Frankly, when I hopped on the first of many trains from Denmark to Montpellier in late February, this wasn’t quite how I’d imagined my half-year in Southern France turning out.
Lots of wine and sunny days, sipping coffee at sidewalk cafés with friends, learning French at the language school I’d signed up for, and maybe even finding myself a summer romance sounded more like it.
I remember how my dad had jokingly told me to be careful not to catch “the virus” on the train. I’d laughed at the absurdity of it and rolled my eyes at him. Sure, Italy had just started getting bad, China was chaotic and the numbers of infected were steadily growing in Spain. But this was France. Of course, it wouldn’t get bad there; there were barely any cases. It seemed like a problem so far removed from my personal life – something that affected other people and others’ lives.
I got exactly two weeks of normal life in France before Macron ordered a full-on lockdown. Two weeks of going to school, exploring the charming alleyways, trying out different cafes, meeting people, drinking too much, going out, and even going on a date. Those two weeks probably held more excitement and more social events than two months would for most people.
At 12 pm on the 17th of March, Macron shut down the country indefinitely. From then on out, it became illegal to leave the house without a document stating your address, personal information, time, and reason for leaving. There were five valid reasons deemed “necessary”. Thankfully, exercise was still allowed within the “1-rule” – one person could go one kilometre away from the house for one hour, once a day. From one day to another, freedom meant something completely different.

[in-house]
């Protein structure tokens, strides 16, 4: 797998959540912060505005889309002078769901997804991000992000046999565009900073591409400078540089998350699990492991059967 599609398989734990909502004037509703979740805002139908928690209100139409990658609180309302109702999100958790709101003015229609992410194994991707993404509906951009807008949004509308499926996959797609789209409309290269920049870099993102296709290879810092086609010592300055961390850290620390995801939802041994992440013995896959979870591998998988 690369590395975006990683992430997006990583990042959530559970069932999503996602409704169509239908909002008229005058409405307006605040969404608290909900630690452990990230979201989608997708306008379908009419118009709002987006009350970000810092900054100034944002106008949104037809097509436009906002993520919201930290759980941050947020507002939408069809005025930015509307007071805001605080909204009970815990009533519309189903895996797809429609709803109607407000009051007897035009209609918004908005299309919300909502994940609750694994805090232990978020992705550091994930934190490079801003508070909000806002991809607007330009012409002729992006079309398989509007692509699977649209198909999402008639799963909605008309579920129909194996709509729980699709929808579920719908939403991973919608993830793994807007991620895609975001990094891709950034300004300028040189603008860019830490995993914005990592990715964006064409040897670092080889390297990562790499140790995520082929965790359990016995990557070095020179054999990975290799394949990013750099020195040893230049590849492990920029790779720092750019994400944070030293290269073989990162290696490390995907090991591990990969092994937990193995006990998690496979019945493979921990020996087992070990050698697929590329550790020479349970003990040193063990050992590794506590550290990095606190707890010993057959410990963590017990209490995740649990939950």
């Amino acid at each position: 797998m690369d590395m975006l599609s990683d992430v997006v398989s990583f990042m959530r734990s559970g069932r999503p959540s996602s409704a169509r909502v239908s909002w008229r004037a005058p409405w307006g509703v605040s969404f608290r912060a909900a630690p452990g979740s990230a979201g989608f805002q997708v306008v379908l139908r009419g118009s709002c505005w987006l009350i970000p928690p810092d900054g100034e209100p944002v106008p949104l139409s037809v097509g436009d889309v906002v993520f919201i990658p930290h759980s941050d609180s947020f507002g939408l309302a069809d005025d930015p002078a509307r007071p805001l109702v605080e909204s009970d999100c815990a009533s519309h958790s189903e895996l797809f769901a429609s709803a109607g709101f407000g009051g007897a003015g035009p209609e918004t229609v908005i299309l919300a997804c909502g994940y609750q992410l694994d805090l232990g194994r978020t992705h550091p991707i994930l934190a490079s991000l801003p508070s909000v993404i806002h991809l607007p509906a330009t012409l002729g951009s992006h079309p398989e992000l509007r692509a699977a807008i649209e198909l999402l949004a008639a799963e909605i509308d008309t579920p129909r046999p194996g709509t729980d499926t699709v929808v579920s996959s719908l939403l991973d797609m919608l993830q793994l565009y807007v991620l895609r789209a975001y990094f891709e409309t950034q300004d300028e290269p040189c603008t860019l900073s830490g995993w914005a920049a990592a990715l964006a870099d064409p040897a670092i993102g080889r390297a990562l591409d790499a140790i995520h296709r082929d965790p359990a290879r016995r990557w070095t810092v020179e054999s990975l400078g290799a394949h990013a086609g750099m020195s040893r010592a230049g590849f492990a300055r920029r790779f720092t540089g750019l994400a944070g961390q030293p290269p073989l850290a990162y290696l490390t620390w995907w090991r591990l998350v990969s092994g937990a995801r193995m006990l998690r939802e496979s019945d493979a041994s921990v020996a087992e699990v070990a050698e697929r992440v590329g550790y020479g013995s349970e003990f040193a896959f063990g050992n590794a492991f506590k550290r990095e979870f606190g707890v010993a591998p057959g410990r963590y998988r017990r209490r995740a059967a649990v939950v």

The first time I ventured to the supermarket, I spent two hours queuing outside. The line was so long, I couldn’t even see the building from where I stood. I started getting used to passing by the police every time I went for a run and made sure to fill out my document before leaving the house. I crossed the street to avoid others without a second thought and it became a habit to change my clothes in the garage before leaving and entering the house (living with a working paediatric made us extra careful).
The days, weeks, and months spent cooped up in the house without any social interactions besides Ben and Eric (friends of my mother) weren’t exactly fun. Just like everyone else, I felt frustrated by the situation, disappointed in what my time in France had turned into, and stressed out about my uncertain future.
From one day to another, freedom meant something completely different.
Emotionally, the situation weighed heavily on me for a while – something my friends in Denmark didn’t understand was how psychologically different the “illegal” aspect of the French lockdown was. While my friends would choose to only see a few people because it was the smart thing to do, they were free to drive anywhere, go for long walks and visit a couple of people. Having to carry a document and checking the watch and meters every time I set foot outside was a different kind of mental imprisonment.
And after three weeks, I was desperate to feel a physical connection with someone, to interact with someone my age or even just be able to go for a long walk alone without worrying about the time.